I’ve been lucky. I’ve traveled more than most, although less than I would have liked, including to Greece. However, I try not to let my personal travel experiences color my views about larger issues.

                You have a fraction of a fair point; sovereign societies should be self-sustaining. Greece was not; now it is.

                As to the whining, the new Greek govt is pointing out that its debts are unsustainable and the current collective European position leaves it in crushing poverty essentially in perpetuity. Any borrower in such a position would and should default. Even the Bible notes the need for the occasional Jubilee to wipe out bad debt.

                The money was freely lent and is now gone. So as between the foolish debtor and foolish lender, I see no party with the moral high ground. In fact, given that the European governments turned the private debt of institutional banks into public debt, I think the Europeans are in the weaker position. When you buy non-performing debt, you take the risk that the value of the debt is zero.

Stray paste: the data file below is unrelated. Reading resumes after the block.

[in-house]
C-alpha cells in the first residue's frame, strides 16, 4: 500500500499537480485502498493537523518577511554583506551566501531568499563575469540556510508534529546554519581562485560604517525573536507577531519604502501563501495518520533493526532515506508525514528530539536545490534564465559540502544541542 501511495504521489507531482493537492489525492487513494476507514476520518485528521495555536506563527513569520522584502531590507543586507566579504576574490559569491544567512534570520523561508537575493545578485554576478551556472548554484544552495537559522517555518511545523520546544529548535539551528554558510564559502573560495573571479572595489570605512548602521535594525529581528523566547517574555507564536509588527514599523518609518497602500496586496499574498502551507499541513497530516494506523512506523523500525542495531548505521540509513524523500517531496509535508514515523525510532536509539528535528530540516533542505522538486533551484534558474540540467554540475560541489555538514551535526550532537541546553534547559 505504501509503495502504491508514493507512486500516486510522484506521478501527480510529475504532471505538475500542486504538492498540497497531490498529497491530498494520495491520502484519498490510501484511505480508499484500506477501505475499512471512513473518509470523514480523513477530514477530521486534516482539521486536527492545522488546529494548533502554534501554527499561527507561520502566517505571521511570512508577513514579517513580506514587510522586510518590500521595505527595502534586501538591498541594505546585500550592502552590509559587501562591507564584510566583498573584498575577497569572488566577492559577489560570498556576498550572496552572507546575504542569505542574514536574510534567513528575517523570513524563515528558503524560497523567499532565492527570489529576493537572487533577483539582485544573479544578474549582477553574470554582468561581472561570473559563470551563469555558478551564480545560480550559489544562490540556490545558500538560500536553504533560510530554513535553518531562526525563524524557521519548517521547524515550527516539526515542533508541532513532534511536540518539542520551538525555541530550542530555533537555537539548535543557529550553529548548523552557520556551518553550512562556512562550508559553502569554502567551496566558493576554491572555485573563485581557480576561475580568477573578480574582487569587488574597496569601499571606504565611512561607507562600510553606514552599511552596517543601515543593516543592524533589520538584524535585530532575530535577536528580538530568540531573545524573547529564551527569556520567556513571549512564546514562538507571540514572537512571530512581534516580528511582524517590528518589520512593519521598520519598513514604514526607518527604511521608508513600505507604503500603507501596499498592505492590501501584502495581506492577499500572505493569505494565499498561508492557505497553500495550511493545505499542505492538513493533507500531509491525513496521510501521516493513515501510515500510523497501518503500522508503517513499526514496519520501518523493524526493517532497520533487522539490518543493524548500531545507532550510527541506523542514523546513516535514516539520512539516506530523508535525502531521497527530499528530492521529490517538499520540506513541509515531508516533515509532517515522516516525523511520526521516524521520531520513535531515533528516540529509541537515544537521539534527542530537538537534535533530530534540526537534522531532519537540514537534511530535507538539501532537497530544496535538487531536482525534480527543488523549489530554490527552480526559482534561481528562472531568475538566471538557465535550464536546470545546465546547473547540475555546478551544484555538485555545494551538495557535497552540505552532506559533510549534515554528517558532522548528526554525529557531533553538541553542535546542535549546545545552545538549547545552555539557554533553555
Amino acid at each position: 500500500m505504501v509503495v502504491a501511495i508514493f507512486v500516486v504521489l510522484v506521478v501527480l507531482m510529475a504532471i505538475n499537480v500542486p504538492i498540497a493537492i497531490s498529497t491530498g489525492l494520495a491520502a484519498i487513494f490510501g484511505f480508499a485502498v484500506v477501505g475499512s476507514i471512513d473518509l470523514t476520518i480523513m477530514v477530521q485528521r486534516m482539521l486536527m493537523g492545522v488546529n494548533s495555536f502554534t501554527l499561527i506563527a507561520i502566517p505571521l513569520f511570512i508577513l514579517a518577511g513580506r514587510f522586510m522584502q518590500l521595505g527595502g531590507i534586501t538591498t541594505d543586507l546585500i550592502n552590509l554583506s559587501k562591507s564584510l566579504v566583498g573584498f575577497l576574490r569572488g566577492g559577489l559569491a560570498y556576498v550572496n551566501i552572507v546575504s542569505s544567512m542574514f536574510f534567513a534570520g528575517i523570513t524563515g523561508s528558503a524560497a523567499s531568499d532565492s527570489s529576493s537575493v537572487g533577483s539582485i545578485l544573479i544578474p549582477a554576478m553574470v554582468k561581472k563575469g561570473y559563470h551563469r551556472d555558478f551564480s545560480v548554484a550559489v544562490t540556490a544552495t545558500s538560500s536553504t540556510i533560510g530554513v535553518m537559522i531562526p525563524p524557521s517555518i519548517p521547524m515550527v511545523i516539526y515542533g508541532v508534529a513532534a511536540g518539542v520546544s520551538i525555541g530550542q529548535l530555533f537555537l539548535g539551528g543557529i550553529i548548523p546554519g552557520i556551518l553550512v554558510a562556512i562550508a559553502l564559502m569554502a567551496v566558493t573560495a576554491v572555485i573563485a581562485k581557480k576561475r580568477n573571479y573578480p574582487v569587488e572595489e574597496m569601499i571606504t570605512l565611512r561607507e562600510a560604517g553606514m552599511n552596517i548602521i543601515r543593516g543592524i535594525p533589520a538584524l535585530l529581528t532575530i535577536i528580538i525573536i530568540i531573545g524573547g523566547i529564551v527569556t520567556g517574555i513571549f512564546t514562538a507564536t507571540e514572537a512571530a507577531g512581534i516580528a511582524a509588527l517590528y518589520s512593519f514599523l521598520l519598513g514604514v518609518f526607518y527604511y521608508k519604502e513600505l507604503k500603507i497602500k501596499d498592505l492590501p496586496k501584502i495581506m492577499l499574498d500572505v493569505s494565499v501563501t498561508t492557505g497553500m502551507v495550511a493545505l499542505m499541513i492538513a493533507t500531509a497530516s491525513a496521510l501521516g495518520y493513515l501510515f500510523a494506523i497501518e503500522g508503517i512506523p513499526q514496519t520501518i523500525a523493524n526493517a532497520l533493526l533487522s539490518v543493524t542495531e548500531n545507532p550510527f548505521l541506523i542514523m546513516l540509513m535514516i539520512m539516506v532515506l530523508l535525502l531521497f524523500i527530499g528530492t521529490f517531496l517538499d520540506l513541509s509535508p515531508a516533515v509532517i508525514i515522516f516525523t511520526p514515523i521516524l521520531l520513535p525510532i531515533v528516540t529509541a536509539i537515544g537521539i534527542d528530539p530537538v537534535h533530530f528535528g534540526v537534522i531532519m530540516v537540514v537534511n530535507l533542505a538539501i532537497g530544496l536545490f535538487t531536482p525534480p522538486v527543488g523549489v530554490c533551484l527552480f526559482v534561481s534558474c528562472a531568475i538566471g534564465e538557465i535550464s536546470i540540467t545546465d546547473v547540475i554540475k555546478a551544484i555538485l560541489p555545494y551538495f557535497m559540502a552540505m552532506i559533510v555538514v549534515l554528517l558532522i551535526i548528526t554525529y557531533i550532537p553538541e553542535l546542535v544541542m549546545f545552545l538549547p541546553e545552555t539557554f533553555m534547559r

Furthermore, because the banks were way too large to fail, the states (France & Germany primarily) would have had to bail them out anyway. So the governments may have saved themselves money, time and hassle by socializing that debt. On the other hand, the stockholders and bondholders of those banks — ie the selfsame European elite — gave themselves a huge gift. Their whining that the now publicly-owned debt is non-performing is pretty galling considering they got their own taxpayers to bail them out from enormous losses.

                Or, put very simply, when one of the Trump entities defaulted on its casino loan, who did you root for? Was it an outrage that a (alleged) billionaire managed to stick it to a bunch of banks, or just good business practices?Report

          • James K in reply to Francis says:


            It’s a loan if they pay it back, if they don’t pay it back, its a gift. As @saul-degraw noted upthread, a loan is a risk, not a guarantee. Especially if you’re lending to a country with Greece’s credit rating.Report

          • Barry in reply to Francis says:


            ‘as opposed to the Iraq War, which was a model of productive government spending’.Report

    • nevermoor in reply to Francis says:

      I hope Krugman has this one right. He sees this signalled: